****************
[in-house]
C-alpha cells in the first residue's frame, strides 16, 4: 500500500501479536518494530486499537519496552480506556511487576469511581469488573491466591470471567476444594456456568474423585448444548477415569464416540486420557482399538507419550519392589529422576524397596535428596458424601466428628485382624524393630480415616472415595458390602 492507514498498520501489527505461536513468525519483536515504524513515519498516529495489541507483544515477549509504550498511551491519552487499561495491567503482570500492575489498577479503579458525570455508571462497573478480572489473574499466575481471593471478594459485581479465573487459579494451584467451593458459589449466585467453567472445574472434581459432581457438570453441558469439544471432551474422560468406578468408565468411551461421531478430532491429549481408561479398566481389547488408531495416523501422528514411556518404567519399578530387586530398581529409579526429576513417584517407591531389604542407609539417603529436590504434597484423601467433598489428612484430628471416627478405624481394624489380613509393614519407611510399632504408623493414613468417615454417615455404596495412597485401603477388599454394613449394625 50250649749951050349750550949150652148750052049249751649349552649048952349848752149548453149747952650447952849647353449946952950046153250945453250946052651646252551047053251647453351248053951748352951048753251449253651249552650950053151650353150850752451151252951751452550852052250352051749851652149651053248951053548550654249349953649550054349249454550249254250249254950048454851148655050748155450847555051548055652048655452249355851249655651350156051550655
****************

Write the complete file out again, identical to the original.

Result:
[in-house]
C-alpha cells in the first residue's frame, strides 16, 4: 500500500501479536518494530486499537519496552480506556511487576469511581469488573491466591470471567476444594456456568474423585448444548477415569464416540486420557482399538507419550519392589529422576524397596535428596458424601466428628485382624524393630480415616472415595458390602 492507514498498520501489527505461536513468525519483536515504524513515519498516529495489541507483544515477549509504550498511551491519552487499561495491567503482570500492575489498577479503579458525570455508571462497573478480572489473574499466575481471593471478594459485581479465573487459579494451584467451593458459589449466585467453567472445574472434581459432581457438570453441558469439544471432551474422560468406578468408565468411551461421531478430532491429549481408561479398566481389547488408531495416523501422528514411556518404567519399578530387586530398581529409579526429576513417584517407591531389604542407609539417603529436590504434597484423601467433598489428612484430628471416627478405624481394624489380613509393614519407611510399632504408623493414613468417615454417615455404596495412597485401603477388599454394613449394625 50250649749951050349750550949150652148750052049249751649349552649048952349848752149548453149747952650447952849647353449946952950046153250945453250946052651646252551047053251647453351248053951748352951048753251449253651249552650950053151650353150850752451151252951751452550852052250352051749851652149651053248951053548550654249349953649550054349249454550249254250249254950048454851148655050748155450847555051548055652048655452249355851249655651350156051550655